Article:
United States District Court, E.D. New York
ROBERT CRAWFORD, WILLIAM ETSCH, ROBERT GOBBO, TRACEY CACACE, MICHAEL CRUZ, DAVID COLLINS, TROI MOSBY, and SHAWN MILLER, Plaintiffs,
CORAM FIRE DISTRICT, THOMAS LYON, individually and in his capacity as Coram Fire District's Chairman of the Board, VANDORN JOHNSON, individually and in his capacity as Coram Fire District's Commissioner, JEROME A. DELLI BOVI, individually and in his capacity as Coram Fire District's Commissioner, STEVEN YALAMAS, individually and his capacity as Coram Fire District's Commissioner, TIMOTHY HEIDRICH, individually and his capacity as Coram Fire District's Commissioner, Defendants.
For the Plaintiffs: FRANKLIN, GRINGER & COHEN, P.C. Garden City, New York, By: Joshua Marcus, Esq..
For the Defendants: O'ROURKE & HANSEN, PLLC Hauppauge, New York, By: James J. O'Rourke, Esq..
MEMORANDUM & ORDER
DENIS R. HURLEY, Senior District Judge.
Plaintiffs, Robert Crawford, William Etsch, Robert Gobbo, Tracey Cacace, Michael Cruz, David Collins, Troi Mosby and Shawn Miller (collectively, "Plaintiffs"), object to the February 18, 2014 ruling of Magistrate Judge William D. Wall that Plaintiffs cannot depose or serve interrogatories on defendants' counsel, James O'Rourke, pertaining to an investigation regarding EMT timesheets and related matters, because the information Plaintiffs seek is protected by the attorney client privilege or the work-product doctrine.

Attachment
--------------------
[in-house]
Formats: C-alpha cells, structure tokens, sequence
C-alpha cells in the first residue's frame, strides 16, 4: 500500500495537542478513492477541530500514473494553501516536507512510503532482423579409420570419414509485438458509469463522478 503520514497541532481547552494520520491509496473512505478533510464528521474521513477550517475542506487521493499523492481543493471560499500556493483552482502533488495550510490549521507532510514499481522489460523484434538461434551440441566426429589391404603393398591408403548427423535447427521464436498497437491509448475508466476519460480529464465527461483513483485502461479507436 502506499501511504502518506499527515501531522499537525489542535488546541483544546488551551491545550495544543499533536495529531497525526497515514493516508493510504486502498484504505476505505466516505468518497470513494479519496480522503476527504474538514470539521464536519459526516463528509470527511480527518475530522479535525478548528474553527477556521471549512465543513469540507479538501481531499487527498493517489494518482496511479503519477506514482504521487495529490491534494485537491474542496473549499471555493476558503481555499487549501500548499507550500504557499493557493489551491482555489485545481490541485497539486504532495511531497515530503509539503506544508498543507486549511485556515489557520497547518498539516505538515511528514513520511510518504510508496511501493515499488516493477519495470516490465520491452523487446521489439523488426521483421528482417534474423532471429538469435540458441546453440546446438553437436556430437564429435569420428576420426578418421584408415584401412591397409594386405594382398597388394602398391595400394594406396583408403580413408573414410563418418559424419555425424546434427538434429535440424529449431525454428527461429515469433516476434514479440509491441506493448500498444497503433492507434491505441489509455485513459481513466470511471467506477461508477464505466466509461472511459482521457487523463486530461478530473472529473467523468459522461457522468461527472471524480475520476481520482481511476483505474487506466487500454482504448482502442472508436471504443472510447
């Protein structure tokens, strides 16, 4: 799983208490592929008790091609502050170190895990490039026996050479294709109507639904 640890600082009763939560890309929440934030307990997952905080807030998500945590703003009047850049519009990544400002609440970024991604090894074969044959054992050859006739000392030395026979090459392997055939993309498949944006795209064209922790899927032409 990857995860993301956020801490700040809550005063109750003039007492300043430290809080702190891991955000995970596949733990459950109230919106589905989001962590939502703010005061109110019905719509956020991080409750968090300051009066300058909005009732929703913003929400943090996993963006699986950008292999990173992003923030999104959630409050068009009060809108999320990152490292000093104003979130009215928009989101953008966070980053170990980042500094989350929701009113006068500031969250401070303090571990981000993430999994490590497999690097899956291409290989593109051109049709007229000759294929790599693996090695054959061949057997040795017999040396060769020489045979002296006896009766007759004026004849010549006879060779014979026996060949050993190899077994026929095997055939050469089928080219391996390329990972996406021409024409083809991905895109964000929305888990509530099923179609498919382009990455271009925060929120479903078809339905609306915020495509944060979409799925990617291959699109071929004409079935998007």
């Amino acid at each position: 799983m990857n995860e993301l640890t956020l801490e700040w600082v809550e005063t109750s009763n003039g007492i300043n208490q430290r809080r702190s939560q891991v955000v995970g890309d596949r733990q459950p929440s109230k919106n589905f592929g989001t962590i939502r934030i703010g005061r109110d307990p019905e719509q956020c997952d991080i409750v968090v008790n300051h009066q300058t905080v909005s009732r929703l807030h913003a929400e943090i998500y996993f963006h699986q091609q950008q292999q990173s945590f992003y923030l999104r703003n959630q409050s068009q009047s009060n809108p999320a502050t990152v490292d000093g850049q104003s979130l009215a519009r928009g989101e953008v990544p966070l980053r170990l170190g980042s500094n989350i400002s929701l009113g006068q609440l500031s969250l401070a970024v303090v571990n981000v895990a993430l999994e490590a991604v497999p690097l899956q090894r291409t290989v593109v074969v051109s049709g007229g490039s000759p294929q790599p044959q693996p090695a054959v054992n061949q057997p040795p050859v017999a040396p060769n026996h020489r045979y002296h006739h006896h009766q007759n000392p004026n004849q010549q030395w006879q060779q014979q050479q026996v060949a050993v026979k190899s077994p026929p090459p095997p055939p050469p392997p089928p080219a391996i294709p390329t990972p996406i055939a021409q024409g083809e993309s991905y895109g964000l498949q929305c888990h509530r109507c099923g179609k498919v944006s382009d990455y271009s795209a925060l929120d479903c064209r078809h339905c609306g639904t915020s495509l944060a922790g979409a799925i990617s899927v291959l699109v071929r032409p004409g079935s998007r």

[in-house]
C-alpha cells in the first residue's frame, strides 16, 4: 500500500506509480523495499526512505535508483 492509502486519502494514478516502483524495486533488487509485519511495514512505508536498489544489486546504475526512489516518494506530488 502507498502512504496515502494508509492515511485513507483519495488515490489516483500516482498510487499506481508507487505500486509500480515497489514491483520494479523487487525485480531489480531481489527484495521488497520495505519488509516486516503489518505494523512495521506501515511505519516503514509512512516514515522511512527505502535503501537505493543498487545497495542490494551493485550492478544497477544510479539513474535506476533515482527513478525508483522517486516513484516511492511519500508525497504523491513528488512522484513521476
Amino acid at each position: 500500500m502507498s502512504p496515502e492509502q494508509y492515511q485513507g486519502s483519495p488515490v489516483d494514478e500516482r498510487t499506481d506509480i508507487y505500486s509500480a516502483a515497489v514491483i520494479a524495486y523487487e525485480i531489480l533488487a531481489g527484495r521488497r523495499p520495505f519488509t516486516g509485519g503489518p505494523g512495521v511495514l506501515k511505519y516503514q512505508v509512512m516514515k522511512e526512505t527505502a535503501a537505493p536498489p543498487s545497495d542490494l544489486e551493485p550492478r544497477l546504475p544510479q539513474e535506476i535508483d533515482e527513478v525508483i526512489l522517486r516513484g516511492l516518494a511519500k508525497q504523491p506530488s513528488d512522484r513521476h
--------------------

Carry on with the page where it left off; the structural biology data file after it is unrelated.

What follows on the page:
For the reasons that follow, Plaintiffs' objections are denied.
Plaintiffs, former Emergency Medical Technicians ("EMTs") in the Coram Fire District ("District"), commenced this action on August 3, 2012 claiming that defendants, District, Thomas Lyon, individually and in his capacity as Coram Fire District's Chairman of the Board ("Lyon"), Vandorn Johnson, individually and in his capacity as Coram Fire District's Commissioner ("Johnson"), Jerome A. Delli Bovi, individually and in his capacity as Coram Fire District's Commissioner ("Delli Bovi"), Steven Yalamas, individually and in his capacity as Coram Fire District's Commissioner ("Yalamas"), and Timothy Heidrich, individually and in his capacity as Coram Fire District's Commissioner ("Heidrich"), (collectively, "Defendants"), violated Fair Labor Standards Act ("FLSA"), 29 U.S.C. § 201 et seq. and New York Labor Law ("Labor Law") §§ 190 and 650 et seq., by failing to pay them proper amounts of overtime compensation when they worked over forty hours in a week, and by retaliating against them by filing Civil Service charges ("Civil Service Charges") and commencing a lawsuit against them in the New York State Supreme Court ("State Court Lawsuit") for having filed a complaint with the United States Department of Labor ("USDOL").